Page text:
“In order to give the kids a safe environment, they have to feel a connection to the teacher, so they’re willing to learn.”
The school system will also work to assess students and where they are within the first weeks of school. The system bought a diagnostic assessment software called iReady for elementary schoolers to determine students’ academic levels.
At the middle and high school levels, assessments will vary based on the content area or course, but the diagnostic evaluations can be done in collaboration with the central office administration and teachers.
The school system will return to taking attendance, Arlotto said. Elementary schools will track attendance in the morning. For secondary students, attendance will be taken class by class, similar to what would happen if students were back in school buildings, he said.
Parent Latoya Victor with her son Kahmel Williams receives a new Chromebook at North County High School to help with distance learning. The school system is working toward a one-to-one system for students and Chromebooks. (Kevin Richardson / Baltimore Sun)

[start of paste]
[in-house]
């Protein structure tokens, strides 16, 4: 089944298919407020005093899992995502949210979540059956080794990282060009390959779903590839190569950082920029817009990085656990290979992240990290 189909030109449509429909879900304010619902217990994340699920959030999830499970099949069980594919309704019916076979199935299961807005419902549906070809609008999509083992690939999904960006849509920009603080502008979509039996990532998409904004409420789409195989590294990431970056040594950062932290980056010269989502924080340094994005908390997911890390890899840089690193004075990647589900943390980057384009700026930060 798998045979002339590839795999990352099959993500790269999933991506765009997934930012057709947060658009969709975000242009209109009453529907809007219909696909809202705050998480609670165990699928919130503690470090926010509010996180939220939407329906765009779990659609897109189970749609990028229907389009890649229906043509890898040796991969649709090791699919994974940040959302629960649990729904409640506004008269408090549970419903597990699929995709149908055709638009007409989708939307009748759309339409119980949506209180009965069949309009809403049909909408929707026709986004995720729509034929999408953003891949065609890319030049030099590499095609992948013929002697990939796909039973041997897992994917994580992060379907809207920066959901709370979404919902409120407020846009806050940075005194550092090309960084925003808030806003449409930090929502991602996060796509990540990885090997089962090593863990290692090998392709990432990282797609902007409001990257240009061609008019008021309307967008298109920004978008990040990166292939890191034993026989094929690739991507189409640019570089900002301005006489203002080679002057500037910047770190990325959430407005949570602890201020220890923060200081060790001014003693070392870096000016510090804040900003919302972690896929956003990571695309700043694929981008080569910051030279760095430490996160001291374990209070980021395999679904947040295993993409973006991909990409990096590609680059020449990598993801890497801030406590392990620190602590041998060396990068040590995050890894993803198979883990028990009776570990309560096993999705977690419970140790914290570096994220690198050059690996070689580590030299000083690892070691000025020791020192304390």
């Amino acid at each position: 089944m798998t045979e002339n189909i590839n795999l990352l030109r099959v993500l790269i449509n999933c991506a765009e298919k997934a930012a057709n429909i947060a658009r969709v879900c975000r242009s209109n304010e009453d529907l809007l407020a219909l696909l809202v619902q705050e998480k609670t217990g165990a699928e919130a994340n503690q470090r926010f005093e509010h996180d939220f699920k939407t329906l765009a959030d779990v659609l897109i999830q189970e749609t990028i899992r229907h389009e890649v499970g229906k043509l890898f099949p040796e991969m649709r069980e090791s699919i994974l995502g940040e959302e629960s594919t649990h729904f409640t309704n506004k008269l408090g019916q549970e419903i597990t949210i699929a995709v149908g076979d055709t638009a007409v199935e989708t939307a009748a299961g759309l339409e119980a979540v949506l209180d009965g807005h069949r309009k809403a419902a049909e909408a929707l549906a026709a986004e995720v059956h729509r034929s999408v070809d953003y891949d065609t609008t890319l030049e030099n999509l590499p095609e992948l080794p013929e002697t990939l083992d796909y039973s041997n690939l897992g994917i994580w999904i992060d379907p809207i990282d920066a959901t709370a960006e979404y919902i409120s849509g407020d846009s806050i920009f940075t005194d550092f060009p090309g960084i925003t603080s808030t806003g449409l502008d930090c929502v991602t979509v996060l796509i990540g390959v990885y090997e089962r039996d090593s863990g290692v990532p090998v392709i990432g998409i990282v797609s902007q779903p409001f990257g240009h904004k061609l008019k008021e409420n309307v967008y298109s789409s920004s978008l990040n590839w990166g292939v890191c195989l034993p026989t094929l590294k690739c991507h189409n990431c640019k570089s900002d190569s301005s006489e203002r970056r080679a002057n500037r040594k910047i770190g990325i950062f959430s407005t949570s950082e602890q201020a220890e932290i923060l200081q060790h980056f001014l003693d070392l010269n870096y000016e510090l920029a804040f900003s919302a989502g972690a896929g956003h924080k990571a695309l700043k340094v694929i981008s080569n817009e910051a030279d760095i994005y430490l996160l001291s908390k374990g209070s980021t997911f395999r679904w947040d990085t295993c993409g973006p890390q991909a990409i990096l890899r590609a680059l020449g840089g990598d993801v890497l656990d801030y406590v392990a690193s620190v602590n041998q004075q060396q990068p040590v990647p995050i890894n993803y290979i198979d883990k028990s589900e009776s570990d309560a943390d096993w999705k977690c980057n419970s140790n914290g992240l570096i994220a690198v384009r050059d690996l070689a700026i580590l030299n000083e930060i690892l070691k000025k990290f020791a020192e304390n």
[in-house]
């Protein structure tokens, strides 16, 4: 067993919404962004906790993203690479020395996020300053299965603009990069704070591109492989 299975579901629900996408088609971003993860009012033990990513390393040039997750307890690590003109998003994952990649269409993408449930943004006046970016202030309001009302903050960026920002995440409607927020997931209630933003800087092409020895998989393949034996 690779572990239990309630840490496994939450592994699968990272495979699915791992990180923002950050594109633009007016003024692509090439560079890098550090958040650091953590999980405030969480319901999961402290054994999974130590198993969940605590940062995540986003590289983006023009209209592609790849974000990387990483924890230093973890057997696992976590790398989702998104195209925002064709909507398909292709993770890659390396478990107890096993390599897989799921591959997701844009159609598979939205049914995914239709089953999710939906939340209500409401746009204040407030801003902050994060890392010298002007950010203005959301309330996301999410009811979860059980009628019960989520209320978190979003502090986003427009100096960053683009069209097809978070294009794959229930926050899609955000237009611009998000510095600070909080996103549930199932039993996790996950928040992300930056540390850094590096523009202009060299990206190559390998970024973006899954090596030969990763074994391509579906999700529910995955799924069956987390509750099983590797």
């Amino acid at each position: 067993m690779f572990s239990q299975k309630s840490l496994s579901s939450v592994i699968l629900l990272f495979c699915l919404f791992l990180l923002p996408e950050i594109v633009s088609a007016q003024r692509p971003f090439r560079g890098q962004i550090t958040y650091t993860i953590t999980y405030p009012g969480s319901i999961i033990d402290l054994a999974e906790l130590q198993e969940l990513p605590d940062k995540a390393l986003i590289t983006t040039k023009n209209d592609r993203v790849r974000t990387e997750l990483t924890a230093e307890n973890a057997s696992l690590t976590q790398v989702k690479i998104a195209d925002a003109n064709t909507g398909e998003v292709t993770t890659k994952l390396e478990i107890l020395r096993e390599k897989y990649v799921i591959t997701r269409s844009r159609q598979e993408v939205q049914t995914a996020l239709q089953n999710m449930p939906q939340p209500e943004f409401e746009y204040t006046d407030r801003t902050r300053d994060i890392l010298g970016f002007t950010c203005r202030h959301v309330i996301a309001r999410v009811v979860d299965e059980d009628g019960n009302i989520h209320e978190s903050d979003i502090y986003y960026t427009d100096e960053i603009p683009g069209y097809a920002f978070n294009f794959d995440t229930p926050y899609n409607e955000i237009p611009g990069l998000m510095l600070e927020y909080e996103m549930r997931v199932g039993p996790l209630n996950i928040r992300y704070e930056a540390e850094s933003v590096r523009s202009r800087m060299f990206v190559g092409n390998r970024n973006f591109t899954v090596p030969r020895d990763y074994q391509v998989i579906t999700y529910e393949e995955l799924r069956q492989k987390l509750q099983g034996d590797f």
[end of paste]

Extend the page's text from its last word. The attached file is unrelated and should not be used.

But because of the unique circumstances for some children who cannot log on because of internet connection issues or lack of a device, schools are working with families. As a solution, the school system is creating an alternative attendance process, Arlotto said.
“We realize that not every student is going to be in exactly the same place or family, and so, we are giving sort of lots of space for the teachers when they take attendance,” he said.
For example, if a student cannot check-in at the start of class but can log on or contact the teacher, the teacher then can go back and correct the attendance, Arlotto said.
The student code of conduct will also still apply to the online environment. Students who misbehave can still be subject to disciplinary actions like suspension. Though online learning proves to be a new environment for schools, dealing with disciplinary behavior is not, said Arlotto.
In the spring, principals and central office administration had to respond to disciplinary issues, but the overall process is an evolving one, he said.
“The expectations remain the same in terms of their positive interaction with their peers and their teachers or adults, and so we will enforce the student code of conduct as best we can,” Arlotto said, adding that students could be excluded from online classes.
But in general, teachers can take students “out of class” online by holding a separate Google meet or call on Google voice to address what is going on and bring in additional help from counselors to principals.
Author: Naomi Harris